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A Mystery in Provence
Toujours Dead, the third book in Susan Kiernan-Lewis' "Maggie Newbury" mystery sequence, unfortunately does not make one eager to read the first two in the series. The book begins crisply enough, with a murder scene (from 50 years ago) that is quite chilling. Kiernan-Lewis is obviously a talented writer capable of producing a truly gripping book if this scene is any indication of her talent. Having given us such a fantastic opening scene, however, she follows up with a kind of slow meandering along the French countryside surrounding a town called St-Buvard for a mind-numbing 150 pages during which nothing of true import happens. The author introduces some
characters and offers a lot of notes on wine-making, but no real mystery or suspense again shows up until after readers have endured these rather uninteresting 150 pages.
Maggie is the sleep-in girlfriend of Laurent Dernier, who has inherited a small estate in France, and she and Laurent have gone to claim his inheritance. Almost immediately they meet Connor MacKenzie, who comes over to their table and introduces himself as "sculptor, artiste, and lover extraordinaire." Kiernan-Lewis paints Connor as a rather obnoxious overbearing character but one whom, incomprehensibly, Maggie finds charming and likeable. Connor is a little too free and easy with sexual innuendo towards Maggie, but for some reason Laurent, out of character, doesn't seem to either pick up on it or care. Most of the characters introduced at this point are rather unlikable. Even Taylor, the young daughter of Winsor and Grace (two friends of Connor's) is nothing more than an obnoxious little brat. Winsor and Grace are trying to have another child (despite the horror of Taylor) to perhaps, as Grace contemplates, "get it right" the second time. She is having difficulty getting pregnant. Given her "success" with Taylor, one hopes she does not get over that difficulty.
Connor has gotten one of the town's young girls, Babette, pregnant, and talk about getting an abortion is all rather flippant. Connor is a spoiled rich kid with a rather high opinion of himself and with little to make the reader like him, yet Maggie is charmed. One must question Maggie's judgment.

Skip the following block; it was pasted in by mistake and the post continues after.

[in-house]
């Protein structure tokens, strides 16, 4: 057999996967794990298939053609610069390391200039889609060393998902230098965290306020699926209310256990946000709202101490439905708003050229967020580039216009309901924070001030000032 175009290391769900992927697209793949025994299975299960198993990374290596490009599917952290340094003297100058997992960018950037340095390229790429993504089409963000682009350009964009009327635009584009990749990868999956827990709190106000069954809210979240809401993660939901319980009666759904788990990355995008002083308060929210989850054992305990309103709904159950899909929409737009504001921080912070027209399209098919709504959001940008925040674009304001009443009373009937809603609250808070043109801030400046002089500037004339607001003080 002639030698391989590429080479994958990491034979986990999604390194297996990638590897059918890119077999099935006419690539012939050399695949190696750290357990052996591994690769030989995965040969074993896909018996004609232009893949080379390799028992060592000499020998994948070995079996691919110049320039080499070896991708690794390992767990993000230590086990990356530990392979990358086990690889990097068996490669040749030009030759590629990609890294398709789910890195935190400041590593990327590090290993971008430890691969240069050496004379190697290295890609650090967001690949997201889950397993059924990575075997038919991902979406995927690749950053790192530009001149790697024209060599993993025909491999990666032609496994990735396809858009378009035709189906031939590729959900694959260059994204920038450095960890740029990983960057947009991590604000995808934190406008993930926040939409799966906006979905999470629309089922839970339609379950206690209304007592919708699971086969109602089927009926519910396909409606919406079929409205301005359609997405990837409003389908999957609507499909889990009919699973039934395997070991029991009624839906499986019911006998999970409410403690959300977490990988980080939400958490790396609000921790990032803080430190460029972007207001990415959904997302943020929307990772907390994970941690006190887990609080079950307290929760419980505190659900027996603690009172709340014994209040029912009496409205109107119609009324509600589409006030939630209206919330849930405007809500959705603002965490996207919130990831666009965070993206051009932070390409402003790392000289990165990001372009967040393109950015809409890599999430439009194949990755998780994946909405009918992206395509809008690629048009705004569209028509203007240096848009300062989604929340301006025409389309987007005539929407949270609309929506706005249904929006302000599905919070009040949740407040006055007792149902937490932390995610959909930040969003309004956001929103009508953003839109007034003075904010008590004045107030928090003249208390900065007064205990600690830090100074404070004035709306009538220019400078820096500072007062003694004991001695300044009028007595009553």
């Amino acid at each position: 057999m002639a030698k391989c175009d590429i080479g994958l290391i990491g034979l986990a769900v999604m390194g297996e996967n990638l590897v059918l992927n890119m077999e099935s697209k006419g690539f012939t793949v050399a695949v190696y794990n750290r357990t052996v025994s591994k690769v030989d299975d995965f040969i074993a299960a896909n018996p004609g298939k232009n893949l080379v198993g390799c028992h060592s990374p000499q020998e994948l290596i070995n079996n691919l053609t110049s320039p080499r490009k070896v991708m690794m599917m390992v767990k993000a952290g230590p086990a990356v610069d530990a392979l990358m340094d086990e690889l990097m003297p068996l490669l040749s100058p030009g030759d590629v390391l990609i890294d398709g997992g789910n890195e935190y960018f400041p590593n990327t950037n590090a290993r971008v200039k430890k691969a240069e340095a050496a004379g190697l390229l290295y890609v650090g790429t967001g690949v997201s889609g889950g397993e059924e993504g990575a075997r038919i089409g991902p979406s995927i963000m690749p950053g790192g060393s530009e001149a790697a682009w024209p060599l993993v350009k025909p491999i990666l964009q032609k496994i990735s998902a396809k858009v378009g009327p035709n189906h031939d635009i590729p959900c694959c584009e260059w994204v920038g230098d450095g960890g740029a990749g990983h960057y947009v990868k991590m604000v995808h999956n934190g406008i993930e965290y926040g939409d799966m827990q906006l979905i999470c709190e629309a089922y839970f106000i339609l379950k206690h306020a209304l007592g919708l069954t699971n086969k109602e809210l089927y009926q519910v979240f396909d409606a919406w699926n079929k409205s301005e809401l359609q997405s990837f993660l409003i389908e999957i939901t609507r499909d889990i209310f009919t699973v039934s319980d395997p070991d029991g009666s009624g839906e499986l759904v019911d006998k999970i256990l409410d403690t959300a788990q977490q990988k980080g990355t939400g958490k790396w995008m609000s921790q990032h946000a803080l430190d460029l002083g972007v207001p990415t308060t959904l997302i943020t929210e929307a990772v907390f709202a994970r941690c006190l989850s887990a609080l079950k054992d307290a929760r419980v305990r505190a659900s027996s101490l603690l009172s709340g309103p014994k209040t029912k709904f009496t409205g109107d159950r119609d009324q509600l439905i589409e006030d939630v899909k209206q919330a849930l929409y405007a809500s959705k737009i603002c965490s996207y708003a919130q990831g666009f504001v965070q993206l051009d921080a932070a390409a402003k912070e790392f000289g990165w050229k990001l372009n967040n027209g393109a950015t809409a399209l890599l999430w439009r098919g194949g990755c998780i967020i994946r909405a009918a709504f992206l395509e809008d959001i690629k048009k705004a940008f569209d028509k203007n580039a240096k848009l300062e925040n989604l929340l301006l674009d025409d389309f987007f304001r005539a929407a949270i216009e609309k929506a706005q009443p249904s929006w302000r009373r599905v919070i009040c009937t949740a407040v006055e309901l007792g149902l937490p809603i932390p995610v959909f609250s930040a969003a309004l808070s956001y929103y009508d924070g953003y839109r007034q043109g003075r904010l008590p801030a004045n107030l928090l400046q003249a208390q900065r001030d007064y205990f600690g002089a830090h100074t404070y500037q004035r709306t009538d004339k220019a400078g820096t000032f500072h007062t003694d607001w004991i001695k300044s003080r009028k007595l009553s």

In fact, we must question it more than once. Maggie frankly doesn't behave rationally at times. At one point, a gypsy named Gaston Lasalle literally collides with Maggie on the sidewalk and then berates her (after placing his hand on her breast) for having the audacity to be knocked down. Maggie decides, for some reason, not to mention this to Laurent. Okay, perhaps that decision can be justified, but then, when Gaston later reappears at her home and threatens her with rape, Maggie decides again not to tell either Laurent, who some townspeople believe is her husband, or the police:
"Or what, you stupid bitch?" Lasalle sneered, lifting the stick threateningly. Maggie backed away... "You will be telling your husband?"... "Your husband was not angry before, hein?" The dark gypsy made an obscene cupping motion to remind Maggie of their earlier run-in. "He still shakes my hand in the street, Madame," he said. "Perhaps he will thank Gaston to make love with you, eh?" He stood up and leaned toward Maggie. "Perhaps he will pay me to do it?"
The gypsy moments later smashes to bits two small terra cotta pots holding geraniums before leaving. What is Maggie's reaction to this unambiguous threat and the destruction of her property?
By the time Grace answered on the third ring, Maggie had convinced herself that it hadn't really been much of an assault at all.
The man has already put his hands sexually upon her, now appears on her property, threatens to rape her and violently destroys her property, and Maggie doesn't think much of it?
Another scene strikes readers as both forced and false involving Gaston. Maggie, on the spur of the moment, "opts for wine" and has to go down into the wine cellar to get it. As in every bad B-movie, Gaston is there, waiting for her. The question a reader must ask is: How did he know Maggie was going to go to the wine cellar when she didn't know it herself minutes earlier? Perhaps he was going down there every day, waiting until she opted for wine?
The author too makes a bad literery choice in the way she writes a scene very near the final denouement of the book. This scene, which should be fast-paced, is slowed dramatically (and annoyingly) by having the characters speak French and then the author offering us the English translation:
"Je l'aimait," (she) said, almost in a whisper. I loved him.
The murder mystery, such as it is, is slight, and here, too, the motive of the killer seems forced. Susan Kiernan-Lewis has, as mentioned above, written two other "Maggie Newberry" books, one of which won a National Writer's Association Award. One can only assume it was much superior to this latest entry in the series.
"Il n'en valait pas la peine," Maggie replied. He was never worth it.
"Il m'aimait," the woman said in a moan. He loved me.
© 2001 by Mary B. Stuart for Curled Up With a Good Book